The cadence of having one-on-one meetings with your direct reports may seem simple, yet for many leaders, sticking with this cadence is challenging.
In this blog, I’m going to:
- Recap the importance and benefits of having 1:1 meetings with your direct reports (you probably know this, but hey, we can all use a reminder )
- Share the top two reasons these meetings don’t happen and what you can do to ensure these reasons don’t become your reality
Importance and Benefits of 1:1 Meetings
They serve to help build relationships between leaders and their teams.
These meetings give leaders the opportunity to understand how their team members are feeling, to learn about what’s on their mind – what they’re excited about and what they’re concerned about.
When leaders get curious and really listen to what their team members say, team members can’t help but feel a stronger connection to their leader – and when the leader has a deep understanding of what’s going on with their team members, their connection to them is also strengthened.
Additionally, these meetings provide the time to privately discuss and debate issues, which in the end helps prevent issues from festering and causing problems further down the road.
They provide opportunity for leaders to share timely feedback to team members.
One-on-one meetings are great places to share informal feedback. Imagine you observed one of your team members rolling their eyes and disengaging in an important meeting – it would be easy to take note of this and even easier to forget to share this observation and its impact with the team member. Having dedicated one on one time helps ensure you’re able to share observations and feedback in a timely manner.
They increase productivity.
Think about how much time you spend writing emails and having impromptu conversations to gather the information you need from your team members. One-on-one meetings are a great place to do all of this all at once.
They enable the leader and team member to align on goals, priorities, and action items.
Let’s face it, the pace of business is moving faster and faster. Decisions are being made on the fly, initiatives are ever changing and new to do’s are popping up all over. One-on-one meetings are a great time for leaders and team members to ensure they’re aligned and focused on the most critical aspects of the business.
Top 2 Reasons 1:1 Meetings Don’t Actually Happen And How To Ensure This Doesn’t Become Your Reality
Leaders either don’t prioritize the time or don’t believe they have the time.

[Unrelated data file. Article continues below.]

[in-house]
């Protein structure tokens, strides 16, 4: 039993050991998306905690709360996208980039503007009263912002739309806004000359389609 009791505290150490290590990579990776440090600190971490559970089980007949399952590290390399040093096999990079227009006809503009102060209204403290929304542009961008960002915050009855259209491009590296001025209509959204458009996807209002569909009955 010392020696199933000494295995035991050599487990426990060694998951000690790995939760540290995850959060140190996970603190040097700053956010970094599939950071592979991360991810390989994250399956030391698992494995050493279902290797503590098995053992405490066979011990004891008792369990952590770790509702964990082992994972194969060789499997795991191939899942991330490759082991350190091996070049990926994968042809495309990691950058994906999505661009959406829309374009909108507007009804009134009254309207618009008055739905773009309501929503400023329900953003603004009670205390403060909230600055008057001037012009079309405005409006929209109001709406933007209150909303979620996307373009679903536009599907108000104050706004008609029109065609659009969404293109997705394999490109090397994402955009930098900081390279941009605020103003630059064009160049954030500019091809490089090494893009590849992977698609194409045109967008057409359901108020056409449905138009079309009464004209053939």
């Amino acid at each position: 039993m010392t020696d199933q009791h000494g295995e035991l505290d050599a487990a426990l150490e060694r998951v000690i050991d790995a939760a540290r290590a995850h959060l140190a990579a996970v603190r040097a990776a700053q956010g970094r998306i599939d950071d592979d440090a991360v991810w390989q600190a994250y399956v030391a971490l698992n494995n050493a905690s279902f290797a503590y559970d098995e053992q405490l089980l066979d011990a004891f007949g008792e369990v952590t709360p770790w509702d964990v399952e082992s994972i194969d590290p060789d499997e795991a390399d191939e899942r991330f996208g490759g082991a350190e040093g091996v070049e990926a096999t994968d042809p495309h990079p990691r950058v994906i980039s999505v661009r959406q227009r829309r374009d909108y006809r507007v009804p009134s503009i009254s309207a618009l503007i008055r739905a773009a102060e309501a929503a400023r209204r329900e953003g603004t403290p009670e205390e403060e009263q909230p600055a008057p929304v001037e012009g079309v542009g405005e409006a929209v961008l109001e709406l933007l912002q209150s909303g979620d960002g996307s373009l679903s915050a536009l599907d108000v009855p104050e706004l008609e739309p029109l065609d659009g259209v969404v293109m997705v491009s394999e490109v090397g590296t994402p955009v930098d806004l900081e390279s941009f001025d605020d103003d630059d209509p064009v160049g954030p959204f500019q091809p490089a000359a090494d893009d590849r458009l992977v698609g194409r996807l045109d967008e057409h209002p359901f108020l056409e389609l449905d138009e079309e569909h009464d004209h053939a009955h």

This is often driven by an inability to say “no” to other meetings that come up. Of course, the reality is other higher priority meetings you need to attend will arise, but I guarantee you every other meeting that conflicts with a one on one with one of your team members isn’t always a higher priority.
The keys here are to:
- Be disciplined in how you manage your time. Let others know that meeting with your team members is important to your and their success.
- Not react and assume you need to be at every other meeting or that every other meeting takes priority over the one on one’s – be sure you understand why you’re needed at a meeting and consider whether or not someone else could go in your place.
Leaders aren’t sure how to structure the meetings to ensure they get the most out of them.
All too often, I’ve heard leaders say, “We don’t need to do our 1:1, I don’t really have anything to discuss.” This can be an issue for a couple reasons. First, it’s because you haven’t thought about or prepared for the meeting and are using the “I don’t have anything to discuss” as an excuse. Second, even if you have prepared and don’t have anything you feel needs to be discussed, that may not be the case for your team member – and many team members will feel obligated to pass on the one-on-one meeting if that’s what their leader wants.
Remember the one-on-one meeting is about both of you.
The keys here are to:
- Have a structured agenda for the things that should be discussed and prepare for the meeting based on that agenda. Some things to consider including in your one-on-one meetings might be:
- Recent wins and challenges of the team member
- Support or resources needed by the team member
- Review of current project and/or priorities
- FYI – what each of you think the other needs to be aware of
- Future opportunities seen by you and the team member
- Feedback and/or observations
- Go forward actions
- Conduct these meetings on a regular basis. For some, that might mean weekly, for others it might mean twice a month and yet for others, it might mean monthly. If you’re unsure how often to have the meetings, start weekly and adjust from there.
While creating your one-on-one meeting cadence and preparing for these meetings isn’t always easy or convenient, remember … they are important for building relationships, sharing feedback, driving productivity, ensuring alignment, and identifying opportunities.
If you’d like some support developing your one-on-one cadence, reach out, I’d love to help – firstname.lastname@example.org.